McCain On Torture

The Long March
Senator John McCain (R-AZ) questions former FBI Director, James Comey as he appeared before the Senate Intelligence Committee in the Hart Office Building on Thursday June 08, 2017 in Washington, DC.
The Washington Post via Getty Images/Matt McClain

There are so many disappointing things about American politics today that it is good to point out the opposite. John McCain, with little to lose or gain from the effort, maintains his principled stand against U.S. personnel using torture.


McCain (front right) with his squadron and T-2 Buckeye trainer, 1965.Wikimedia Commons

He also gains moral standing from the fact that he himself was tortured. Here’s a snippet from McCain's November 2017 remarks explaining his vote against Steven Bradbury as general counsel for the Department of Transportation:

“I have long said that I understand the reasons that governed the decision to approve these interrogation methods, and I know that those who approved them and those who employed them in the interrogation of captured terrorists were dedicated to protecting the American people from harm. I know they were determined to keep faith with the victims of terrorism and prove to our enemies that the United States would pursue justice relentlessly and successfully, no matter how long it took. I know their responsibilities were grave and urgent, and the strain of their duty was considerable. I admire their dedication and love of country. But I argued then, and I argue now, that it was wrong to use these methods, that it undermined our security interests, and that it contradicted the ideals that define us and which we have sacrificed much to defend.”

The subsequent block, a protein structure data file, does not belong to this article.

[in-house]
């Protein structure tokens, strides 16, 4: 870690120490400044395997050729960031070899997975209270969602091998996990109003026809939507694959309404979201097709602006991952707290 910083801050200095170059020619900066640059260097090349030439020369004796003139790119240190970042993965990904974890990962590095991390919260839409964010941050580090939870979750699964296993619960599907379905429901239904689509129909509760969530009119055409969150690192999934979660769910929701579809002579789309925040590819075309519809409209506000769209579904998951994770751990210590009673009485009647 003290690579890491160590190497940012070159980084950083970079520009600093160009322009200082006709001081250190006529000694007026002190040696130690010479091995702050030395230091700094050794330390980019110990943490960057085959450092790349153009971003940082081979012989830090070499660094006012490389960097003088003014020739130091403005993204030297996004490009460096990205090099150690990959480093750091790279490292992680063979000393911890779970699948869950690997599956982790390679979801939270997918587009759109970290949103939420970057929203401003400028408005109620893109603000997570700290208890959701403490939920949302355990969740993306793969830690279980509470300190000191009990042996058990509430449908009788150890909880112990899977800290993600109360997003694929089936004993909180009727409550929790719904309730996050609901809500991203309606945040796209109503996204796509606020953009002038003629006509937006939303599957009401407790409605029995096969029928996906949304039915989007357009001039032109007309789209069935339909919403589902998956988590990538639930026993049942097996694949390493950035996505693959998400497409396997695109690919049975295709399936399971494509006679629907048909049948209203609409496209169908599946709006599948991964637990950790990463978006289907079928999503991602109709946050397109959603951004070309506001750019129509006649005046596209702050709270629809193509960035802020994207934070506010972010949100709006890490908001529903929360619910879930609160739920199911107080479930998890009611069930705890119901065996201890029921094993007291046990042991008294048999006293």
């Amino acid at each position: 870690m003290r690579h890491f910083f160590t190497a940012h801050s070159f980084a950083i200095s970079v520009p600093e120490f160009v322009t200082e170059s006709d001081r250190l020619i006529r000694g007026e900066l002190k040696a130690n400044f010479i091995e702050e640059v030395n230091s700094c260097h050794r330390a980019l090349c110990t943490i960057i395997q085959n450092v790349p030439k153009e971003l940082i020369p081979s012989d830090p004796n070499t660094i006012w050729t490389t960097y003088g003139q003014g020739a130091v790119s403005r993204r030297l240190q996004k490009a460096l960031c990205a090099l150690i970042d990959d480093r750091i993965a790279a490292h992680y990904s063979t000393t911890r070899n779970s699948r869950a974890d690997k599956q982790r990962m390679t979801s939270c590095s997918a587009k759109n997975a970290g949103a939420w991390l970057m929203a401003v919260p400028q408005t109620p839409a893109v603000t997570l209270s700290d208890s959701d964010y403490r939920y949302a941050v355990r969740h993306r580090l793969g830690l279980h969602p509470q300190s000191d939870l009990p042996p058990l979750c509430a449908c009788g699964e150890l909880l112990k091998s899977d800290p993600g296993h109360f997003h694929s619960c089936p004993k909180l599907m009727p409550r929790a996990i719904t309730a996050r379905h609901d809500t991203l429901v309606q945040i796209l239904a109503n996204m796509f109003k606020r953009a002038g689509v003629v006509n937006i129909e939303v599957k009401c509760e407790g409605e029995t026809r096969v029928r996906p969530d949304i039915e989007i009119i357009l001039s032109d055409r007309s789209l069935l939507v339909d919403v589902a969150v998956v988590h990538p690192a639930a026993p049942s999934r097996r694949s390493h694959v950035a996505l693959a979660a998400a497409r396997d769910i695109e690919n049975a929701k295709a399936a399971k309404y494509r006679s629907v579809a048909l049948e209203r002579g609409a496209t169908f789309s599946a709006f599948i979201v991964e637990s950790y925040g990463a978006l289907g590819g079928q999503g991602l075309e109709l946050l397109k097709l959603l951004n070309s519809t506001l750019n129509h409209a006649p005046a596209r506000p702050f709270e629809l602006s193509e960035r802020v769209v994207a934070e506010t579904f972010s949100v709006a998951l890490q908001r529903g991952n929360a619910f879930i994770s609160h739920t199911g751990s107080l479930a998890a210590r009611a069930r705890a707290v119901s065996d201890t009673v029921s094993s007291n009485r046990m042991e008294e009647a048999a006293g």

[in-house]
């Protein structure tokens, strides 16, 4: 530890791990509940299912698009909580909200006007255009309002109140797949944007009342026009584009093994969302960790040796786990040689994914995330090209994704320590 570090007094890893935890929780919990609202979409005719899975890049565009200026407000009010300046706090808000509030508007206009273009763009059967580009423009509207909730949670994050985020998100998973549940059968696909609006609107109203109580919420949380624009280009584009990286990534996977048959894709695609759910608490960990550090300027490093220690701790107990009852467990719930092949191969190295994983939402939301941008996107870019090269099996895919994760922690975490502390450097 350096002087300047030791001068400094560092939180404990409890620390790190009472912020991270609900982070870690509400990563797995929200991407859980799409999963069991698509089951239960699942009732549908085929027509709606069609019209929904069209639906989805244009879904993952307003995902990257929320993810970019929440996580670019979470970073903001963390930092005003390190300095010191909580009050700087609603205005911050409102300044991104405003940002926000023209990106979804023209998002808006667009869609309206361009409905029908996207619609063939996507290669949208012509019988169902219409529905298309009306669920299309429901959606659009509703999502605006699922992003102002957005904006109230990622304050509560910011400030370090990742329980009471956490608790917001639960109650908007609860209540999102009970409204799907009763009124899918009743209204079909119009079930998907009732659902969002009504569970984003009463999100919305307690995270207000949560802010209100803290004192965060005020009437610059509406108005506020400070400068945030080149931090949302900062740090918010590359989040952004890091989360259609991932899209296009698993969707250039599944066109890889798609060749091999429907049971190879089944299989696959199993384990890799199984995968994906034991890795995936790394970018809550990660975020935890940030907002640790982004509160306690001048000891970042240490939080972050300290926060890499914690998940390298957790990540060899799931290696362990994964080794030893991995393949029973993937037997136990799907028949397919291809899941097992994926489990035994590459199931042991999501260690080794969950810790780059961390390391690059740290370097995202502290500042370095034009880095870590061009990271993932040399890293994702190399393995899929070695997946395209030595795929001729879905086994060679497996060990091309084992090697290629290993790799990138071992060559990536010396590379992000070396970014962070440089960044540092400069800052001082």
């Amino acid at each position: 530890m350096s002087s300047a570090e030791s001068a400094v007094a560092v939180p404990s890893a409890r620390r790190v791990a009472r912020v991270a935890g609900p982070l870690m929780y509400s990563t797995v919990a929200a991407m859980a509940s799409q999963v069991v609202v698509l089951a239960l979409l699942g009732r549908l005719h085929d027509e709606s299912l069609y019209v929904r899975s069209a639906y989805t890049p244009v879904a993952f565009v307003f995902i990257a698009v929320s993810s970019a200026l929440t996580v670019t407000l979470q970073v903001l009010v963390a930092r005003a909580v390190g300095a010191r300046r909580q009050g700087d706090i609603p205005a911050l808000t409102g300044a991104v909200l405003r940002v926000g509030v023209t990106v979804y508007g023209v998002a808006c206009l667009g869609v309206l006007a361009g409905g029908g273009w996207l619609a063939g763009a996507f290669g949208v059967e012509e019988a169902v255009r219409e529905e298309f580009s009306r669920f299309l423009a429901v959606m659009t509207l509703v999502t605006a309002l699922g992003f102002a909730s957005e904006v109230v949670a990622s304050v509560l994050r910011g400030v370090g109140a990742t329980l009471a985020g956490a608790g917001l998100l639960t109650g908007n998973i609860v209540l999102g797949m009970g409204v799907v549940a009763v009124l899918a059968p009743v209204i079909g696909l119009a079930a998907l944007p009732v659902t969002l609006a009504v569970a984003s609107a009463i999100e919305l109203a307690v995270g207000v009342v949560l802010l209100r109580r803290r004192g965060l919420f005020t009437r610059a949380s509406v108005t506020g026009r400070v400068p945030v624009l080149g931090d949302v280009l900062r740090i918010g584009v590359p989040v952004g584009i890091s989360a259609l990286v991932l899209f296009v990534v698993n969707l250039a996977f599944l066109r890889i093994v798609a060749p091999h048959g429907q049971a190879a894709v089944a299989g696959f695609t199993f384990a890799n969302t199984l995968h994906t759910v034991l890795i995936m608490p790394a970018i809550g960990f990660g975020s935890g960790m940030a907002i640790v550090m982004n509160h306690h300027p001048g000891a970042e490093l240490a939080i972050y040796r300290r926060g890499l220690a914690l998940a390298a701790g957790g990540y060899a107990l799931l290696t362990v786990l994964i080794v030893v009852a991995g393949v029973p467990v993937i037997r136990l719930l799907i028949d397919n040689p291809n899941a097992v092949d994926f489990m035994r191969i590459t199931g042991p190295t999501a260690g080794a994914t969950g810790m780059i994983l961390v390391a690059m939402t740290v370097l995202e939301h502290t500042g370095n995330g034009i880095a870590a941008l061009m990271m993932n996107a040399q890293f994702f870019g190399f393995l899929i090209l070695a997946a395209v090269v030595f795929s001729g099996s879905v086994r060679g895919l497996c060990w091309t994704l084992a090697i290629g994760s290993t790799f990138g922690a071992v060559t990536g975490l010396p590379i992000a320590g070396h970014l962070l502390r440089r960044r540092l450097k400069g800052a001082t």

Read McCain’s full remarks here »

US Marine Corps

The Marine lieutenant colonel who was removed from command of 1st Reconnaissance Battalion in May is accused of lying to investigators looking into allegations of misconduct, according to a copy of his charge sheet provided to Task & Purpose on Monday.

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Editor's Note: This article by Oriana Pawlyk originally appeared on Military.com, a leading source of news for the military and veteran community.

On April 14, 2018, two B-1B Lancer bombers fired off payloads of Joint Air-to-Surface Standoff Missiles against weapons storage plants in western Syria, part of a shock-and-awe response to Syrian President Bashar al-Assad's use of chemical weapons against his citizens that also included strikes from Navy destroyers and submarines.

In all, the two bombers fired 19 JASSMs, successfully eliminating their targets. But the moment would ultimately be one of the last — and certainly most publicized — strategic strikes for the aircraft before operations began to wind down for the entire fleet.

A few months after the Syria strike, Air Force Global Strike Command commander Gen. Tim Ray called the bombers back home. Ray had crunched the data, and determined the non-nuclear B-1 was pushing its capabilities limit. Between 2006 and 2016, the B-1 was the sole bomber tasked continuously in the Middle East. The assignment was spread over three Lancer squadrons that spent one year at home, then six month deployed — back and forth for a decade.

The constant deployments broke the B-1 fleet. It's no longer a question of if, but when the Air Force and Congress will send the aircraft to the Boneyard. But Air Force officials are still arguing the B-1 has value to offer, especially since it's all the service really has until newer bombers hit the flight line in the mid-2020s.

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